Moritz Lenz wrote:
Darren Duncan wrote:
However, I still don't see how one would retrieve the distinction between say "1..10" and "1^..^10". I suggest that an extra 2 methods such as .min_is_outside and .max_is_outside (each returns a Bool) could fit the bill, and in fact since I have Pugs write access I think I'll go make that addition myself in the above S03 section.


Great.
Rakudo currently uses from_exclusive and to_exclusive, but since ranges
now always have $.from < $.to, I see no reason to stick with "from" in
favor of "min", and "to" in favor of "max".

As seen in r28612, I went and made my change, but I decided to use shorter and probably better-descriptive names .min_excl and .max_excl, since both in math parlance as well as the existing S03 docs I was adding to, the base terms "include" and "exclude" were already in use.

Now I was going to ask how to represent endpoints that are "whatever" if "whatever" is orthogonal to type, but then I realized the answer is simply to use a Whatever object, which is one of the 4 "Undefined types" mentioned in S02.

For example, if someone said:

   my $r = $foo..*;
   my $min = $r.min;  # $foo's value
   my $max = $r.max;  # Whatever.new()

Now maybe it would be reasonable for .max to return +Inf if $foo was an Int, but I would expect that for any type where $foo doesn't have a concept of positive-infinity, a * would just be Whatever.new() by default.

I'd just say that Range.min and Range.max return exactly what you put
into it - (1..*).max should return * (which is a Whatever object),
(1..Inf).max should return Inf.

That sounds like exactly what I would prefer to happen.

Now, another tangent that I was going to raise ideas order-comparison-sensitive operations in general.

While it makes perfect sense for some type definitions to have "cmp" et al built-in, meaning that all order-comparison-sensitive operations such as "cmp" and "sort" and "before" and "minmax" and Range/interval value membership just work for them without extra help, I believe that it should be possible to apply a "cmp" at the place where any order-comparison-sensitive operations are *used*, not just in the type definitions of their operands.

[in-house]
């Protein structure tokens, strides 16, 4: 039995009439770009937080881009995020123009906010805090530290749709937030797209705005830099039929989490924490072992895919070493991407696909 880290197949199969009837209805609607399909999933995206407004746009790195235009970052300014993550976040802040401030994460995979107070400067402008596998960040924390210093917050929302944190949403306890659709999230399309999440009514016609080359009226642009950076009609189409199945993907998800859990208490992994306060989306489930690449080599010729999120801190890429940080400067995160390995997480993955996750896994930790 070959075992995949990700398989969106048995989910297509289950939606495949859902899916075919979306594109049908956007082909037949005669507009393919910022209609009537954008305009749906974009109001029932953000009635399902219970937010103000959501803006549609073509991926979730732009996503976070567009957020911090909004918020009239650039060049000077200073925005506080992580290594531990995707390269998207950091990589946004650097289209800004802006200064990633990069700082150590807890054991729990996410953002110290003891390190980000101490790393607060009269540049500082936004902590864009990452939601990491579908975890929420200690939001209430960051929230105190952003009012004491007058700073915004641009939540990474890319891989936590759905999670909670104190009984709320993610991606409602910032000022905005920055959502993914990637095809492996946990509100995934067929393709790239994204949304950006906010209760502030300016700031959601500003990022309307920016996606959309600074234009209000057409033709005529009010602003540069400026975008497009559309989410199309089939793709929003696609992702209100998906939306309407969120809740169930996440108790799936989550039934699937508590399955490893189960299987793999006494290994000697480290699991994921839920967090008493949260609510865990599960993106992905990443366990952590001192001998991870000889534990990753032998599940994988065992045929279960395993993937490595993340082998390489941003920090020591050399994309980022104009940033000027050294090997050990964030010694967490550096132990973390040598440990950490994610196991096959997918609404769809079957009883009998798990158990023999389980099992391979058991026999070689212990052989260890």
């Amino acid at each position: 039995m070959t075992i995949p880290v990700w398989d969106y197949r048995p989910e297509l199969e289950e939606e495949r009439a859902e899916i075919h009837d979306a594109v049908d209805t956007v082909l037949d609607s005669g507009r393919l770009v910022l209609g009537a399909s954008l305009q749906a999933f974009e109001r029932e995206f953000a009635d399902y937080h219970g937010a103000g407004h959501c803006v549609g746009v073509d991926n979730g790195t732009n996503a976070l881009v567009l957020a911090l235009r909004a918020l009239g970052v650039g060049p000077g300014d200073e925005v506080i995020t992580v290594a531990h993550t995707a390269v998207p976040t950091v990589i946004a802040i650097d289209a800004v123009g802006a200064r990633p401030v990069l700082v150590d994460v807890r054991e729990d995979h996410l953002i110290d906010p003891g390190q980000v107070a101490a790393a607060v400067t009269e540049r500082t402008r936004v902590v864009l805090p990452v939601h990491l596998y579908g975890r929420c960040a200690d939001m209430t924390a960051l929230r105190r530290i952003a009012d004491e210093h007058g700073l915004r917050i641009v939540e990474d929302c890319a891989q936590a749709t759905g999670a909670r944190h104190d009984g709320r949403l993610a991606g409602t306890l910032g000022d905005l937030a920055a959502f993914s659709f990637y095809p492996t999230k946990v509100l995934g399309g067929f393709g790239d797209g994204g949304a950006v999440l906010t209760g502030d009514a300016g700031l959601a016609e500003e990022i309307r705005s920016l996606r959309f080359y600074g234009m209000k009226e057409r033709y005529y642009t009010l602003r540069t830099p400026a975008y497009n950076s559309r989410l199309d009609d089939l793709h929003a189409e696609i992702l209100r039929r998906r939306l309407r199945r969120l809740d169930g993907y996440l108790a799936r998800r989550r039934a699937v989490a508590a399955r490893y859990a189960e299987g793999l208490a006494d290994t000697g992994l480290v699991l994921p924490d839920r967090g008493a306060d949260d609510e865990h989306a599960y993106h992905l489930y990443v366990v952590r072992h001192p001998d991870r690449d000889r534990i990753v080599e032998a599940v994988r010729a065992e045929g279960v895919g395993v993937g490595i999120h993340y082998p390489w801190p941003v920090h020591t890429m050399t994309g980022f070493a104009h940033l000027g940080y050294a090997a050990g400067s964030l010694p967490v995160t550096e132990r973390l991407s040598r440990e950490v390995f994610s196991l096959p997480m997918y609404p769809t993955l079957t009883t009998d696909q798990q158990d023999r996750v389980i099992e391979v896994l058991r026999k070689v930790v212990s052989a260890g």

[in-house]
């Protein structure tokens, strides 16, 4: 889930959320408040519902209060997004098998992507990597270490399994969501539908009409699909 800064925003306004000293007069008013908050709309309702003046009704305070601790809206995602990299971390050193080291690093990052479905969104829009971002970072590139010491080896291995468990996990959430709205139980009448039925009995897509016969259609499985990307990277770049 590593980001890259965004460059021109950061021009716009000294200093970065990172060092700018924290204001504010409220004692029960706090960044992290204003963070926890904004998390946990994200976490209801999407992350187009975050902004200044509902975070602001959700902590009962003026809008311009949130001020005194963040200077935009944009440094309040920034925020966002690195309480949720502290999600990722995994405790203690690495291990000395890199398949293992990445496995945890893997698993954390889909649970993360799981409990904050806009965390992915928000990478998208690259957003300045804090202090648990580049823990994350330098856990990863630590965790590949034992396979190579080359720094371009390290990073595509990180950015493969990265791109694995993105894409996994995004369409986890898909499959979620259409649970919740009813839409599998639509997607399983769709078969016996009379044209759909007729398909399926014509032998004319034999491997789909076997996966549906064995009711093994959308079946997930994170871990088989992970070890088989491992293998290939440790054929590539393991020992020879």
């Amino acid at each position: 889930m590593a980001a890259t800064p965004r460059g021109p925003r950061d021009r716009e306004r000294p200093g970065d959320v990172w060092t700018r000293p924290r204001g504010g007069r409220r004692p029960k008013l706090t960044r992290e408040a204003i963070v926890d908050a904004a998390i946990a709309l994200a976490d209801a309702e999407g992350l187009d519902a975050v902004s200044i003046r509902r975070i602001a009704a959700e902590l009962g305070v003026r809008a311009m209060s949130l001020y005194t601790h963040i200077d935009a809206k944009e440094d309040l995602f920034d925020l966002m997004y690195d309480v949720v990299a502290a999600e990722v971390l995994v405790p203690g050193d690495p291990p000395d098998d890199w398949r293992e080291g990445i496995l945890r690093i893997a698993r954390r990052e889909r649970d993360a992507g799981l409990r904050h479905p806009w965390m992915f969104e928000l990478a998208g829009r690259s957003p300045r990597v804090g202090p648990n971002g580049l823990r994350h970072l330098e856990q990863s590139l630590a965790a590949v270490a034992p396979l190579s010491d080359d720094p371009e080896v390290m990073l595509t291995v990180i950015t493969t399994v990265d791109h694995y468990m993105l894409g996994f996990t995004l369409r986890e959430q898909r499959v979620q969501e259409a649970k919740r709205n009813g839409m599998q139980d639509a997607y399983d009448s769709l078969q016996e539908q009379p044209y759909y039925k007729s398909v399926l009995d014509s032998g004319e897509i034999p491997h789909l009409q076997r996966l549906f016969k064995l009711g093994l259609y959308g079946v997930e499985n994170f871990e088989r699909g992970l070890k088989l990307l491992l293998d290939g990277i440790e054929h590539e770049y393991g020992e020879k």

For example, we already have:

  map { $^a mycmp $^b } @values  # spelling ?

But I believe one should be able to do that with "minmax" or Range uses or "before" or what-have you in a generic sense as well; for example:

  $a ∈ $b..$c ordered using { $^a mycmp $^b }  # ordered ... applies to ∈
  minmax @values ordered using { $^a mycmp $^b }

Now mind you, its possible that support for what I'm saying already exists with another syntax, perhaps using :trait syntax, but I don't recall.

But this is important, especially since often a type may have multiple innate conceptions of order, and you are best to pick one at time of use; for example, what collation to use for sorting text, you may not want to encode into the Str objects but just declare at the time of sorting/etc.

And it is important because it what lets you potentially order values of any types at all.

-- Darren Duncan

Reply via email to